Vice President Mike Pence shared the pic of lawmakers at the White House on Twitter yesterday, captioning it: "Appreciated joining @POTUS for meeting with the Freedom Caucus again today. This is it. #PassTheBill."
Trump — who's been hyping the plan 24/7 — was meeting with the conservative Freedom Caucus, an all-male group of 30 Republican House representatives that opposes the bill. They discussed an amendment to the bill that would allow states to take away health insurance from new mothers who fail to find work within 60 days of giving birth.
How do we feel about a room full of men discussing cuts to maternity care, contraceptive coverage, and breast-cancer screenings? Angry and disappointed, of course. Planned Parenthood was one of the first to point out what's wrong with the photo — and the entire situation: "Here's the picture of the leaders negotiating away birth control, maternity care & abortion. Notice anything? #ProtectOurCare," the organization tweeted soon after Pence's tweet went up.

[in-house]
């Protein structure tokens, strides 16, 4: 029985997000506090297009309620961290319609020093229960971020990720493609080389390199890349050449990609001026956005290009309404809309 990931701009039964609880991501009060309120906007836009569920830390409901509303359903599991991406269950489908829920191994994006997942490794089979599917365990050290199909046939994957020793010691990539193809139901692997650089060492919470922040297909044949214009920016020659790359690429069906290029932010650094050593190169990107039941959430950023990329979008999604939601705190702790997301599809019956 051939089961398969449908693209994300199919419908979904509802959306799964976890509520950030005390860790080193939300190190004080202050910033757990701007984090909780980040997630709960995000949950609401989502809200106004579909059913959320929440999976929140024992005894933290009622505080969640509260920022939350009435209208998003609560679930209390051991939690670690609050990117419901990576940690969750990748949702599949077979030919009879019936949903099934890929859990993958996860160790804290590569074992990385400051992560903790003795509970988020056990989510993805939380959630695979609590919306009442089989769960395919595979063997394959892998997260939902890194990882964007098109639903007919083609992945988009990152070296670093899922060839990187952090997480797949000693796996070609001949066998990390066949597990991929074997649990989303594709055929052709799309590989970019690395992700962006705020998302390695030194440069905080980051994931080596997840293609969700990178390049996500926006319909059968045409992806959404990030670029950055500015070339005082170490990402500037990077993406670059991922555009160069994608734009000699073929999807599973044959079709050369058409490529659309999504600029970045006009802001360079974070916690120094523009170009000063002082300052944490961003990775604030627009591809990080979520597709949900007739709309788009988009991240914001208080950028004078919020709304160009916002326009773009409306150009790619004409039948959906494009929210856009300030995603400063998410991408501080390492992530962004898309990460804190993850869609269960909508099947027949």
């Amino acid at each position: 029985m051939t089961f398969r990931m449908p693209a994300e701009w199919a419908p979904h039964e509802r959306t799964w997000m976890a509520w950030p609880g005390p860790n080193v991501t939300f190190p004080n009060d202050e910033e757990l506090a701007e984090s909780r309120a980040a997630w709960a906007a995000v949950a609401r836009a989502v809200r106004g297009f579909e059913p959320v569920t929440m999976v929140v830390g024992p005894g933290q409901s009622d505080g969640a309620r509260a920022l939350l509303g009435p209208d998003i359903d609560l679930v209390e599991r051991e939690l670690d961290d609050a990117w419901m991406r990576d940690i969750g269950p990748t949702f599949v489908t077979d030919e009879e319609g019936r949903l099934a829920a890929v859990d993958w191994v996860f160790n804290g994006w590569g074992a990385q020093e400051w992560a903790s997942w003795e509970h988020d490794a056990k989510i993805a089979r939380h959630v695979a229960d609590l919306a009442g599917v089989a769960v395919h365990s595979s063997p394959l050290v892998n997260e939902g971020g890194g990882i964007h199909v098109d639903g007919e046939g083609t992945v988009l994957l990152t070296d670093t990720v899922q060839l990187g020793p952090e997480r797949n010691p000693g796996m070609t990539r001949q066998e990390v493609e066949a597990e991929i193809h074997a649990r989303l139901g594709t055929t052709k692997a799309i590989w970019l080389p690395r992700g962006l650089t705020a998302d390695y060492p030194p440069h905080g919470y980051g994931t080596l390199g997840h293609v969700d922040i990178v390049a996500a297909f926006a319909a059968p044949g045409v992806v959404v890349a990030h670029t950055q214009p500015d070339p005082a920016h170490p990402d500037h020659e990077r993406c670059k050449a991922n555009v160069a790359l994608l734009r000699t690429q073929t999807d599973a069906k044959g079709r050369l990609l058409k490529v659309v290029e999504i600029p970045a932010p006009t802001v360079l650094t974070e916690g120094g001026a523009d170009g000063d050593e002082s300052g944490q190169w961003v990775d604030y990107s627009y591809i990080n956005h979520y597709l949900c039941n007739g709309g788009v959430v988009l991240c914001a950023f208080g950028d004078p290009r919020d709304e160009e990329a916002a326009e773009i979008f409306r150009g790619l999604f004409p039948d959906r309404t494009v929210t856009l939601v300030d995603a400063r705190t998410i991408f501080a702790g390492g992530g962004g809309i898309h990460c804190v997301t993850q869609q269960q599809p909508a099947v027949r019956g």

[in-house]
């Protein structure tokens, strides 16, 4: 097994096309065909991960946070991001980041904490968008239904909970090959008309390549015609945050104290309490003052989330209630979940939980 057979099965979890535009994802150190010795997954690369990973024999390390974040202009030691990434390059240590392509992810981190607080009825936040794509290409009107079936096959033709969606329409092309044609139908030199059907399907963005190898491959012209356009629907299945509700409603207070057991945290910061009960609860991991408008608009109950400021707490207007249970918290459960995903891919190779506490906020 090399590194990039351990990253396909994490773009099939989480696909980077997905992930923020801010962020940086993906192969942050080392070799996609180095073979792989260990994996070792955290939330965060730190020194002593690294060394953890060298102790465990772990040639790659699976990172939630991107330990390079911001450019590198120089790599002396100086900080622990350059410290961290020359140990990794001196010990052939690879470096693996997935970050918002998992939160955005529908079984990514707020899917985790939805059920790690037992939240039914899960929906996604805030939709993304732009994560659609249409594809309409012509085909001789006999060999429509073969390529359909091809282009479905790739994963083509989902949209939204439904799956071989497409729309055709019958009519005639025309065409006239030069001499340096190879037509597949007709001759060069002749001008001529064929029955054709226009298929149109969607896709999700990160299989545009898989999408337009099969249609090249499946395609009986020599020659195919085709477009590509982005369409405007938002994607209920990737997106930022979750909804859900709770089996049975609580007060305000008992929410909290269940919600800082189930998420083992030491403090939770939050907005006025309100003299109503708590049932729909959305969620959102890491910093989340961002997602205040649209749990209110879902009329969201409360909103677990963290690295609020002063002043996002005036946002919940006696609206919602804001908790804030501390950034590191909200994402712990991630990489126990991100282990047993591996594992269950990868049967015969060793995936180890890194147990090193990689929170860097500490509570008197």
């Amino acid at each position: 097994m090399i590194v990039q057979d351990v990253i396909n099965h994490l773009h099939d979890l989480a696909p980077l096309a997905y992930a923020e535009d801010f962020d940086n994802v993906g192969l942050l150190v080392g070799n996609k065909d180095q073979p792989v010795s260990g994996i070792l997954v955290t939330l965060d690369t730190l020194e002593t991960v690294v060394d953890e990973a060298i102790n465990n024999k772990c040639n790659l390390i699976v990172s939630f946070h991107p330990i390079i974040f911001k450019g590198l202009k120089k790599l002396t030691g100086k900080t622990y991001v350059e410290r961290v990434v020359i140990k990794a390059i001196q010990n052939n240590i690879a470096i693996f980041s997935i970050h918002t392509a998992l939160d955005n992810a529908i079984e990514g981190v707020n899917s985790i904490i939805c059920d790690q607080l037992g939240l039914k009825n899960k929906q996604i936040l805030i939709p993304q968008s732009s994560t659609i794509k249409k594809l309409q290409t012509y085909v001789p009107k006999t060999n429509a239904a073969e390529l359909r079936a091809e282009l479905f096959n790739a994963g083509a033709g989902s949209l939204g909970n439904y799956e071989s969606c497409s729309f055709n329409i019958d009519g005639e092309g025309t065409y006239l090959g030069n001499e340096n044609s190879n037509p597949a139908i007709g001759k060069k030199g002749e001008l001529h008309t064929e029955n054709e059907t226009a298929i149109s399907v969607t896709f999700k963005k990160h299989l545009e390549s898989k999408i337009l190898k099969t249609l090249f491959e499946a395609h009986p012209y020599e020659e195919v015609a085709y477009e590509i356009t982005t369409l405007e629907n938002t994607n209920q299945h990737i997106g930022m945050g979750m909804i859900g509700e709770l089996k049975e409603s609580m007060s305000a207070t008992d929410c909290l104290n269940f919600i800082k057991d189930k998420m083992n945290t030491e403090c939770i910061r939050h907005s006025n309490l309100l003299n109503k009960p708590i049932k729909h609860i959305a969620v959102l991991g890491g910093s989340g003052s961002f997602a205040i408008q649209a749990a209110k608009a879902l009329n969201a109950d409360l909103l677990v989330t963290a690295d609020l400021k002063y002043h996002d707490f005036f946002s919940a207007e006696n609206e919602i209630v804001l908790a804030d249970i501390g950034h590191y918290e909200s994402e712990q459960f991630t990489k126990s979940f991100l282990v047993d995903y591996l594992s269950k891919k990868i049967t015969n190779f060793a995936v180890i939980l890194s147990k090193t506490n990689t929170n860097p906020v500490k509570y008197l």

Well, where there's bullshit, there's masterful trolling. This little gem has been making its rounds around the internet for the last few hours:
This tweet manages to be accurate and cute while making an important point. Since being posted at 1:43 a.m. (you know, like all brilliant tweets), it has received 13,000 RTs and 21,000 likes — that's a lot more than the original post by Pence.
Twitter loved it:
Ugh, so true.
"And that is how a tweet becomes a meme" is the new "and that is how a bill becomes a law."
Yep. Just one question: How did they get all of those dogs to sit still around a table?
The viral tweet has some competition. One woman went above and beyond to "fix" the photo of male lawmakers, and it was absolutely everything we needed. Hillary, Elizabeth Warren, Michelle Obama, Beyoncé, and Lady Gaga? Dream. Team. If only... And those are just a few of the awesome women in the doctored photo.
A vote on the Republican healthcare bill was scheduled to take place yesterday, but it faces so much opposition from both sides of the aisle that it has been delayed. It's expected that a vote will be held today, although deep opposition to the bill remains. Plus, according to one poll, only 17% of the American public supports it.